Will Social Security be Available When You Retire?


Gregory S. DuPont March 10, 2021

There is no doubt that Social Security has been paying out more benefits than it’s receiving in contributions for the past several years. As the baby-boom generation phases into retirement, this problem will only continue to grow. The government’s official position is that it has enough money saved to continue paying out benefits as usual until 2035. After that, the future of Social Security is unknown. Many Americans are worried if they will ever be able to retire without their Social Security benefits. The good news is that the system is too large of a social contract for the government to just let fail, and they have a few options to close the gap in income. The Social Security structure will not change for people who are currently in their 60s, nearing retirement, and getting close to receiving some of their Social Security benefits in the near future. However, a few years down the line, things may change.

The Future of Social Security

For those who are in their mid-fifties right now, the “finish line” of retirement may not be as close as you think. While 67 is currently considered the full retirement age, when people can start receiving their full Social Security benefits, this will likely be pushed back to around 70. This is not a new solution. The government has been extending the full retirement age based on birth year. Depending on when you were born, you are qualified to receive your full benefits anywhere between 66 and 67 years old.

If you’re in your 40s or 50s now, you will likely not receive your full benefits even though you’re paying into the system now. Young Baby Boomers and Gen-Xers should expect to see a cut in benefits of around 30%, and possibly even more for younger generations.

As the deficit in Social Security increases, the administration may use one, or likely both, of these strategies, to keep the program alive.

The Social Security Free Retirement Plan

The most reasonable thing you can do during this time while the fate of Social Security remains unknown is to prepare for the worst and hope for the best. You might want to start pacing yourself a little bit differently, knowing that you may have to retire later than previously thought. By no means should you plan on Social Security benefits being a primary income throughout your retirement. These benefits barely cover living expenses for current retirees. View Social Security benefits as a bonus to the investments you already have in place, and as something to cover certain discretionary expenses. There are many effective ways to save for long-term healthcare and retirement, so you won’t need to worry about Social Security benefits.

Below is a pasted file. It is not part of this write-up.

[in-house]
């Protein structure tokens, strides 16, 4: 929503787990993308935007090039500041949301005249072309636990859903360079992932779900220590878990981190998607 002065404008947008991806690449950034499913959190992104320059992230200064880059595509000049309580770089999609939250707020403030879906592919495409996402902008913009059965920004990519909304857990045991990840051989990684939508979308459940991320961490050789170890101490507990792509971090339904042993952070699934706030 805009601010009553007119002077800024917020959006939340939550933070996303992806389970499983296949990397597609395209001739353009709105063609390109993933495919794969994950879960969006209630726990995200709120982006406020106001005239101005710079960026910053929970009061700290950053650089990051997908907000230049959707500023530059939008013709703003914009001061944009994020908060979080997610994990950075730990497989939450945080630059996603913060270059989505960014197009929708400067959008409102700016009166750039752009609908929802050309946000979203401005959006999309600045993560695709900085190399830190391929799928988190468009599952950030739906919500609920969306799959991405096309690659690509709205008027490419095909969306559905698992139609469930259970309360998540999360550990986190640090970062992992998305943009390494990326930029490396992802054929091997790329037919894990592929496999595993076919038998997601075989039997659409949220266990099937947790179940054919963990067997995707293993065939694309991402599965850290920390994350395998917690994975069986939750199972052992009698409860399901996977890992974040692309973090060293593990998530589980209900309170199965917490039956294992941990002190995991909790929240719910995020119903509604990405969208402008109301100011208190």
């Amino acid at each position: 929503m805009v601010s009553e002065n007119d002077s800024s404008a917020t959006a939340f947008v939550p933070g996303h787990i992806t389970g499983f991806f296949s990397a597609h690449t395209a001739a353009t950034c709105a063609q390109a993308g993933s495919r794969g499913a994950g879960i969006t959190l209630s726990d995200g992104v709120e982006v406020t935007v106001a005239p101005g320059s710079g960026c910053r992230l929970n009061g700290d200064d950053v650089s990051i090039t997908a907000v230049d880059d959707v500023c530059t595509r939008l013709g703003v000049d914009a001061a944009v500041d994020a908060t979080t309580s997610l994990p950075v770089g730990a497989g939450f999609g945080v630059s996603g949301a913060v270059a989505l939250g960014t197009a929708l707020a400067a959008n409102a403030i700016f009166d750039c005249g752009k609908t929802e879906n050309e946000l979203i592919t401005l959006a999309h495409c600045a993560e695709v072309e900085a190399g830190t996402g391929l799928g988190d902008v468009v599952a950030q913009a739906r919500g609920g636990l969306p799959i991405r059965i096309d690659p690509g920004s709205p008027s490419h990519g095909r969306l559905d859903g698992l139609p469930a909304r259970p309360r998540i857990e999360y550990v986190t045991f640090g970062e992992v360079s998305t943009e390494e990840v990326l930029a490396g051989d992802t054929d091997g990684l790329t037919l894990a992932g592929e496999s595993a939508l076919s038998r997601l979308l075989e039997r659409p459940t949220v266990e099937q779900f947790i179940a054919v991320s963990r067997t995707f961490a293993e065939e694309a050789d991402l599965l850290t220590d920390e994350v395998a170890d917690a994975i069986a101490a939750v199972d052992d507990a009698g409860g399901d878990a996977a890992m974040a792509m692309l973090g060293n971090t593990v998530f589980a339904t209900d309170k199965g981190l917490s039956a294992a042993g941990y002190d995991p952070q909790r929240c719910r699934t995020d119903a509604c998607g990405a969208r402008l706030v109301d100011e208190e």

Although the 401(k) is a popular retirement savings option for many Americans, having money tied up in one might actually count against you in the future. A 401(k) forces you to pool all your savings energy into one spot, leaving it vulnerable to increased income taxes in the future. We recommend investing in a Roth IRA, with allows you to pay taxes on the money you put into it now, in order to withdraw it tax-free later. It is the best option for those who can afford to spend a little bit more now to fully benefit from their saved retirement income later.

We would love to help you construct your ideal retirement plan. If you have any questions about the current retirement situation in America, don’t hesitate to contact us and schedule a consultation. Give us a call at (614) 389-9711.